Serving as host of the first 2020 presidential debate has brought a lot of attention to Case Western Reserve University. However, while on the surface it may seem like a good thing that CWRU is receiving national recognition, there’s an underlying problem that should be taking precedence over the newfound publicity: the well-being of CWRU’s students.
When CWRU announced it would be hosting the debate, students responded with serious concerns and dissent regarding the decision. Obviously, there was distress about COVID-19 and how the lives of students on campus would be affected. This worry also goes hand in hand with the recent flood of posts on @cwru.survivors, @black.at.cwru, @lgbtqatcwru, and other Instagram accounts that have brought to light the systematic issues on campus.
In response to these accounts and their anonymous submissions, students were outraged at how horribly CWRU’s administrators, faculty, staff, greek life and other resources were treating its students. Despite these concerns, CWRU didn’t do much to assure students that they were going to take definitive action. Day of Dialogue events, the creation of a task force, and vague emails clarifying misconceptions about investigators, along with other so-called actions, aren’t the real substantial changes that the university needs.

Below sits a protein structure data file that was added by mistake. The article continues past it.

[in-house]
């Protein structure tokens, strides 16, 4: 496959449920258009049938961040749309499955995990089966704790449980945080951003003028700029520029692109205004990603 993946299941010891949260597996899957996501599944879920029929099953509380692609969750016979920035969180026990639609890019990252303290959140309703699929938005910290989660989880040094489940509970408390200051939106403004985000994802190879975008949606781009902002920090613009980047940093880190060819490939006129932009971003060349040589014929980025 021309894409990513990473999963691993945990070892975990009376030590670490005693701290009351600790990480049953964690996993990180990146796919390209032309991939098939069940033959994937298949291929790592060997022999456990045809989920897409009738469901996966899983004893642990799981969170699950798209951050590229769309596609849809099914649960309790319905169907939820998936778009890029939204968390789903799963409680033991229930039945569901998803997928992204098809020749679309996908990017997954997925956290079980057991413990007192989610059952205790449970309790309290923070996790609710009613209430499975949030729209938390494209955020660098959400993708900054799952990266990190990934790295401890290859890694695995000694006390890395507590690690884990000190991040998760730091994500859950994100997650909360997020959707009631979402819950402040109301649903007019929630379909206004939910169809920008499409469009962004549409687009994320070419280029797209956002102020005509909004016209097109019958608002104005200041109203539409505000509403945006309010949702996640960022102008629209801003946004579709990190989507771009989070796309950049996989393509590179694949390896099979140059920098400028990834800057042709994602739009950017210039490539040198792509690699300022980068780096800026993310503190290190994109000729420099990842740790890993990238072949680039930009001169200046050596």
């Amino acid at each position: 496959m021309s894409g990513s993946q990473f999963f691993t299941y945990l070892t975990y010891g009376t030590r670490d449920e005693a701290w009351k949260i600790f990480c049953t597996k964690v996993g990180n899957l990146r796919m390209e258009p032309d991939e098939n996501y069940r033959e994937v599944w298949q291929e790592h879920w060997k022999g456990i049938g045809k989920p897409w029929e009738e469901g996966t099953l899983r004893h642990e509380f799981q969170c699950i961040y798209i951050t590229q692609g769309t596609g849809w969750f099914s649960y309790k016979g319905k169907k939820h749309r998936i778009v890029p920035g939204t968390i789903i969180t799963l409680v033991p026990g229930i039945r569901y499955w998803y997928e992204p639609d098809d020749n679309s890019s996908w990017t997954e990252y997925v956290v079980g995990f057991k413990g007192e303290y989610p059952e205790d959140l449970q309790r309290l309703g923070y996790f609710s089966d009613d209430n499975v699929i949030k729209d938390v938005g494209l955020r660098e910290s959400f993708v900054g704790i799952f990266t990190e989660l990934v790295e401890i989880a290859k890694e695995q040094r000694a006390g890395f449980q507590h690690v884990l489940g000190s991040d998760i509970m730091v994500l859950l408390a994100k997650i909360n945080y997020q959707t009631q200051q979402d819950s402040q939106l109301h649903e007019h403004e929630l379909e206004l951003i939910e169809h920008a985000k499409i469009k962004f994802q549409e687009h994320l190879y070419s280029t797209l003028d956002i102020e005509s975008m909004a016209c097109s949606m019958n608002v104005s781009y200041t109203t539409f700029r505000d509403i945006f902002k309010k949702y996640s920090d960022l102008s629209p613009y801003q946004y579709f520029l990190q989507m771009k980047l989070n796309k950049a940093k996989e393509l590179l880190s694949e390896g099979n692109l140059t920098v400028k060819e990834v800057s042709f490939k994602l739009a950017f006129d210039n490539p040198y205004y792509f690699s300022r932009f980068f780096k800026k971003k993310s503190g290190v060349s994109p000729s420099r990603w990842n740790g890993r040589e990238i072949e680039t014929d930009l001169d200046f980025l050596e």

Instead of pursuing a one-for-all solution, the university should work with students to figure out solutions that would benefit everyone at this university.
Instead of caring for the well-being of students, CWRU has decided that hosting a debate during the middle of a pandemic and a nationwide call for social justice is more important. Many in the community have pushed back against the choice to bring the event to campus, with @cwru.survivors stating: “To be honest, the fact that our university is so willing to put themselves on center stage for the media and general public, yet will not even officially address the rampant sexual violence present on campus, feels like a slap in the face to survivors. It did not go unnoticed that the university gave a statement to CBS News in the recent article about sexual violence and the @cwru.survivors Instagram account, yet gave no such equivalent statement or acknowledgement to the students.”
@cwru.survivors sums up the views of many people in the community, and they aren’t only ones publicly expressing their anger over this debate. Several students have left comments on posts on CWRU’s Instagram page expressing their feelings over this choice. By inviting candidates who have several sexual assault allegations against them, and a canditate who is against survivors, women, the LGBTQ community, BIPOC and so forth, indicates that CWRU is disregarding its students’ feelings.
This semester certainly brings new experiences for everyone, making it difficult to navigate how to handle campus problems. However, by choosing to bring national attention to a university where many students already don’t feel safe, the administration is clearly sending a message to our student body that they don’t care about us as much as media attention.
By hosting this debate, CWRU is prioritizing publicity over systematic change that would actually benefit its students.